Inductor value for a mig welder

I bought a cheap harbor freight mig to weld thin gauge metal, It splatters something terrible so i opened the case to find only a transformer and a few diodes, I
hope to add a inductor to help stabilize the arc. The welder is 70-90 amp output, I have a high current air core choke thats heavy enough but i need to add a core of some type to raise the inductance. It has a 2" round I.D. I need a sugguestion of a type of core to add to it & maybe a value in mh ?
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snipped-for-privacy@conninc.com wrote:

You are REALLY wrong about what's happening. It isn't the transformer or the arc characteristic that's giving you crummy-looking welds, it's the fluxcore wire, which is the nature of the beast. Live with it until you can afford a real MIG welder which will let you run a gas shield, then you can easily run gorg-ass beads all day long.
And by the way when you go to sell your HF "MIG" welder, *please* don't ask more than $45 or so, that's all they go for used. They are essentially throwaway units. Think of it like you paid $139 (or whatever) for a lesson in how to not buy a welder, and you got a $45 welder thrown in with the deal.
GWE
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I wonder why they call it MIG. MIG stands for Metal Inert Gas. But there is no gas capability in that "MIG".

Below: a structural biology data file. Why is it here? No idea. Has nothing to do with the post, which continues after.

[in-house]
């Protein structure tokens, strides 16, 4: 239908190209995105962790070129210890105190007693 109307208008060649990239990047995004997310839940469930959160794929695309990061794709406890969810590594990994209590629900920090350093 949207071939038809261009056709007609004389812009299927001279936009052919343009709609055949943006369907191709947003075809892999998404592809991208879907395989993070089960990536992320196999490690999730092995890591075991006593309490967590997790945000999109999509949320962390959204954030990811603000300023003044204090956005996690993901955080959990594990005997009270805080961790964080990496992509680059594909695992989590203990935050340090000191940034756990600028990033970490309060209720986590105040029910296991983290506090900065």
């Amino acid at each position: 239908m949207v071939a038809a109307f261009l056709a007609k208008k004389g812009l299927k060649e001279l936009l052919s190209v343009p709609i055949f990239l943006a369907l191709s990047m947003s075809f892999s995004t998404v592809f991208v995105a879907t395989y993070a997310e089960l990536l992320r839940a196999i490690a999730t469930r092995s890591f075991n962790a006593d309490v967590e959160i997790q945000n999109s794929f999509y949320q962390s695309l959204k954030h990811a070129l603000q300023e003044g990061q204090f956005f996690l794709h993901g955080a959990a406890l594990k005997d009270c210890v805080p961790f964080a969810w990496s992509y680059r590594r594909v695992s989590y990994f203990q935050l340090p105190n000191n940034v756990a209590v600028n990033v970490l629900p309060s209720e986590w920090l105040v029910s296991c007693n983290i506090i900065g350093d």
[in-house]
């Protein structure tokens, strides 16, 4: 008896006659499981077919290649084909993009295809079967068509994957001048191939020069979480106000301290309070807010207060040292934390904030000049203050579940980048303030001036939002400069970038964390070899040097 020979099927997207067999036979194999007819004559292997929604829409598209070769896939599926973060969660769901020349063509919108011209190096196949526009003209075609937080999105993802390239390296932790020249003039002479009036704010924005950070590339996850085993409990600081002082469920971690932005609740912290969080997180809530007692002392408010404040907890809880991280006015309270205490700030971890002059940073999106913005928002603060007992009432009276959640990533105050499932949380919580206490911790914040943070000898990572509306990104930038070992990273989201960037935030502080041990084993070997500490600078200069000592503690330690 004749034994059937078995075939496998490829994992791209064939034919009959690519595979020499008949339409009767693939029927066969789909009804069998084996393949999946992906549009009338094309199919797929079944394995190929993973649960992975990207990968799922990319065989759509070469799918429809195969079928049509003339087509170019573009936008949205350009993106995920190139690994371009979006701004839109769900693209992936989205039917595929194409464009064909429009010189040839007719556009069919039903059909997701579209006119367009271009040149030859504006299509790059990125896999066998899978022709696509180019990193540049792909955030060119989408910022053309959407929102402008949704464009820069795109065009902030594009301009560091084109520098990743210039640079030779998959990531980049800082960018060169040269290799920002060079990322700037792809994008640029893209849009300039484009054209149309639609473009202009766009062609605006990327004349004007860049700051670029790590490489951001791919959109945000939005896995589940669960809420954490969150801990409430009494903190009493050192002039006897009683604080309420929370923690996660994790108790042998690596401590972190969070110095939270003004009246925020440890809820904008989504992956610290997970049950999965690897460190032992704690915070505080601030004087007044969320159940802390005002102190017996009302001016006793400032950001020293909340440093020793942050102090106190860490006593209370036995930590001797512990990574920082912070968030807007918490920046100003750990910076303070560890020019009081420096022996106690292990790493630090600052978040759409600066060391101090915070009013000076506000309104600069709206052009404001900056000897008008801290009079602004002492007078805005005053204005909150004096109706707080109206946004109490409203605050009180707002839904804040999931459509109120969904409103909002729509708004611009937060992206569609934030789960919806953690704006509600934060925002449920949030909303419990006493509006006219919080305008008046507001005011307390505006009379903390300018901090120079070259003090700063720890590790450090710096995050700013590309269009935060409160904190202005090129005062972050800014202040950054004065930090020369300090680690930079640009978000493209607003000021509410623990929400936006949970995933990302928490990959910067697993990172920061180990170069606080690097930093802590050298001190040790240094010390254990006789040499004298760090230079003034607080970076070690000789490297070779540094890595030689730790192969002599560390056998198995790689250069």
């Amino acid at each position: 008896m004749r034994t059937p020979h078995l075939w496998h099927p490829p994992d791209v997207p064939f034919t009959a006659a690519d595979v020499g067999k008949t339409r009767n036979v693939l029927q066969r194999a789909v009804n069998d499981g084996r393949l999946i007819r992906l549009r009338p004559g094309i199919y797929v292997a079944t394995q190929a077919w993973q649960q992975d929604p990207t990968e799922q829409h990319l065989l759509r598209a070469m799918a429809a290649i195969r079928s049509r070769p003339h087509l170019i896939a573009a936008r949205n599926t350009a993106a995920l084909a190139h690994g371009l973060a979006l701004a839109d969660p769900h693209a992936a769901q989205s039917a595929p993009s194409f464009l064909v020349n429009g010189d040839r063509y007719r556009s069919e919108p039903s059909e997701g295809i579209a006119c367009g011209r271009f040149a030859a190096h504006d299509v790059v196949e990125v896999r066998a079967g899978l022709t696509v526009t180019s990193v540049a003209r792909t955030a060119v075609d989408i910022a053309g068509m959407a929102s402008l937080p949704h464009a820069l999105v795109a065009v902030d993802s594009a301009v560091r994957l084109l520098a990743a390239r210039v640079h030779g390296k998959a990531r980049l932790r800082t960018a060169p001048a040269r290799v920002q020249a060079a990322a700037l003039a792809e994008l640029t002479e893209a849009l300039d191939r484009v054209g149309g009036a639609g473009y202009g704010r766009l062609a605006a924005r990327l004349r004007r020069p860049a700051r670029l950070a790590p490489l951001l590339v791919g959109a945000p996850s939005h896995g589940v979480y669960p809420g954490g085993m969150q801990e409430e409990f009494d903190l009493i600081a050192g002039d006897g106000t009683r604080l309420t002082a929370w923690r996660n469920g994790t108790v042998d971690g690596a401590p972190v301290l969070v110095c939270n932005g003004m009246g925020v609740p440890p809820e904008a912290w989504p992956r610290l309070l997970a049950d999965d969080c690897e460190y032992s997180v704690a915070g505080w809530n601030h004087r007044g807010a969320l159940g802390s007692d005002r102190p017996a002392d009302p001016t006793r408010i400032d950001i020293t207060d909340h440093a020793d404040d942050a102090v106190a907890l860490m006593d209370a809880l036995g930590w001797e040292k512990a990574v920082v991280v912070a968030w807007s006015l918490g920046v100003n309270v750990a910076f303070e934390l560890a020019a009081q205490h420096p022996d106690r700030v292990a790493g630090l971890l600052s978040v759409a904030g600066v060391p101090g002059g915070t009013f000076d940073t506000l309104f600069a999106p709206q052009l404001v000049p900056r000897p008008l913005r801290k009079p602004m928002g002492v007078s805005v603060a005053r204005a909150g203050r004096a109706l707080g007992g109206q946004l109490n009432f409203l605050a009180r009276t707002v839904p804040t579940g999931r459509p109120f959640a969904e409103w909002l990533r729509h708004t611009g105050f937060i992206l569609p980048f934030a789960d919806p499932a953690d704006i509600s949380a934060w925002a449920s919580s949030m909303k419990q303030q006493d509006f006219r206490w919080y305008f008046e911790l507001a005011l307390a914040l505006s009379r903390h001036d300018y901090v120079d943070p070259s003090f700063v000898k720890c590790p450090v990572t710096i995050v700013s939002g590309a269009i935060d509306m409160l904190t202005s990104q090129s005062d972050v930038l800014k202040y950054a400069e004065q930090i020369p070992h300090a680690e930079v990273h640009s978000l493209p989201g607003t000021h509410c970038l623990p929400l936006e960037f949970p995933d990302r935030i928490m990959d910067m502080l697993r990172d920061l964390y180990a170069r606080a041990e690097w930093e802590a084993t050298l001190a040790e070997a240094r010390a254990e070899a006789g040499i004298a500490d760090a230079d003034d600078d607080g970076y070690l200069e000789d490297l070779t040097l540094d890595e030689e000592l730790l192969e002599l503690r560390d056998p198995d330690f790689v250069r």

i
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Good question, ive noticed the cheap migs that also have gas hookup are called Dual Mig mine just says mig & should say AC flux wire welder, without a inductor it acts like AC anyway.
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Ignoramus29795 wrote:

You're right, Igor, but MIG has long since lost its narrow meaning, and now is often generalized to mean anything that includes a wirefeed. If you want narrow meanings then use FCAW (like the HF machine) or SMAW (what you think of as MIG).
GWE
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SMAW is arc welding, the correct term for wire feed is GMAW, more generic than MIG or MAG.
Grant Erwin wrote:

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On Tue, 03 Jan 2006 16:48:10 GMT, Ignoramus29795
Depending on who "they" are, they don't. It's MAGS unless you're using argon, and only in that case is it MIG.
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replying to Andy Dingley, Kenneth E. Ghost wrote: Easy to add argon to the HF 90 amp. I am in the process as I speak. Fun too, learning a lot. Added a bridge R , 160,000 mf cap total, torrid coil, single 20 amp outlet in front panel/power on indicator , heavy power cord and very heavy work clamp. works like a dream and, its 120 v 20 amp rated, I can take it anywhere. Gas hookup will be done this week.
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The others have told you about the real problem but if you want to see if it helps put the inductor into the ouput lead. I assume it will handle the current. Try the welder and see if it is any better. If you want more inductance, try putting a mild steel core into the center of the coil and see it that helps any. If you want more try making a loop of mild steel, however, you will have to leave an air gap or the core will staturate rendering it useless. As for value, don't know, all you have to do is shift the voltage/current phase a few degrees such that the arc and voltage don't go to zero together. If you have long secondary leads there supposedly is enough inductance in them to do the job. You can add the inductor outside the box so it will be easy to fool with. If it really helps then you can worry about putting it inside. billh